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The protection of fictional characters: A study on how fictional characters can be protected under copyright and trade mark law

Johnsson, Viktor LU (2020) LAGM01 20201
Department of Law
Faculty of Law
Abstract
As the entertainment industry continues to grow and fictional characters holding enormous value, this paper seeks to explain how the characters can be protected within the EU through copyright or the use of trade marks, and what the limitations to such protection might be. The paper is using a legal analytical method and looks at both the legislation and the case-law within the union, but also at doctrine and other jurisdictions to aid the interpretation where case-law is absent.

The paper finds that characters may be protected by both copyright and as trade marks, albeit with some limitations for both protections. The primary limitation for copyright is parodic use which allows unauthorised use of the characters if the new work shows... (More)
As the entertainment industry continues to grow and fictional characters holding enormous value, this paper seeks to explain how the characters can be protected within the EU through copyright or the use of trade marks, and what the limitations to such protection might be. The paper is using a legal analytical method and looks at both the legislation and the case-law within the union, but also at doctrine and other jurisdictions to aid the interpretation where case-law is absent.

The paper finds that characters may be protected by both copyright and as trade marks, albeit with some limitations for both protections. The primary limitation for copyright is parodic use which allows unauthorised use of the characters if the new work shows noticeable differences from the original work and constitute an expression of humour or mockery. The trade mark protection is similarly limited as it may only hinder trade mark use. As characters are considered to be of a descriptive nature when used in relation to works, the trade mark protection is unable to prevent or prohibit such use as the character has not been used as a trade mark.

The situation is made more convoluted by problems that arise with overlapping intellectual property rights as the courts do not always apply the same rules in determining which framework to use. There is therefore a risk of disturbing the balance of the copyright bargain as the purpose of the protection is to enrich the public domain while also allowing authors a fair compensation.

For the sake of legal certainty and to remove the friction that could otherwise arise as more characters enter the public domain, the area needs further harmonisation to guarantee the proper functioning of the internal market and rights of the public. (Less)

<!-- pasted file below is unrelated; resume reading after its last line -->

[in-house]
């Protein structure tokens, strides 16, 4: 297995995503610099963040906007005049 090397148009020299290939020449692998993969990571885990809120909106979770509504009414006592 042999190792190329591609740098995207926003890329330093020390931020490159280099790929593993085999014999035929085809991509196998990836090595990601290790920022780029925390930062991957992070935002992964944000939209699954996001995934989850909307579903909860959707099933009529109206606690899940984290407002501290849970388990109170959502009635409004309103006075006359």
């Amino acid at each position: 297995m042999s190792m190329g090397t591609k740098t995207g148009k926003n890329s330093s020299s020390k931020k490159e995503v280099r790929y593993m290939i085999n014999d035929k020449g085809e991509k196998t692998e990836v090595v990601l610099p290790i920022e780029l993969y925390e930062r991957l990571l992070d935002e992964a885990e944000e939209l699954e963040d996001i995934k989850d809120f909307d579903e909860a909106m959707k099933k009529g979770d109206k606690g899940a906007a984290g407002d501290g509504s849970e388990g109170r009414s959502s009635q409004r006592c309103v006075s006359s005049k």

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author
Johnsson, Viktor LU
supervisor
organization
course
LAGM01 20201
year
type
H3 - Professional qualifications (4 Years - )
subject
keywords
copyright, trade mark, trademark, overlap, public domain, intellectual property, fictional character, EUTMR
language
English
id
9032822
date added to LUP
2020-12-16 16:45:47
date last changed
2020-12-16 16:45:47
@misc{9032822,
  abstract     = {As the entertainment industry continues to grow and fictional characters holding enormous value, this paper seeks to explain how the characters can be protected within the EU through copyright or the use of trade marks, and what the limitations to such protection might be. The paper is using a legal analytical method and looks at both the legislation and the case-law within the union, but also at doctrine and other jurisdictions to aid the interpretation where case-law is absent.

The paper finds that characters may be protected by both copyright and as trade marks, albeit with some limitations for both protections. The primary limitation for copyright is parodic use which allows unauthorised use of the characters if the new work shows noticeable differences from the original work and constitute an expression of humour or mockery. The trade mark protection is similarly limited as it may only hinder trade mark use. As characters are considered to be of a descriptive nature when used in relation to works, the trade mark protection is unable to prevent or prohibit such use as the character has not been used as a trade mark.

The situation is made more convoluted by problems that arise with overlapping intellectual property rights as the courts do not always apply the same rules in determining which framework to use. There is therefore a risk of disturbing the balance of the copyright bargain as the purpose of the protection is to enrich the public domain while also allowing authors a fair compensation. 

For the sake of legal certainty and to remove the friction that could otherwise arise as more characters enter the public domain, the area needs further harmonisation to guarantee the proper functioning of the internal market and rights of the public.},
  author       = {Johnsson, Viktor},
  keyword      = {copyright,trade mark,trademark,overlap,public domain,intellectual property,fictional character,EUTMR},
  language     = {eng},
  note         = {Student Paper},
  title        = {The protection of fictional characters: A study on how fictional characters can be protected under copyright and trade mark law},
  year         = {2020},
}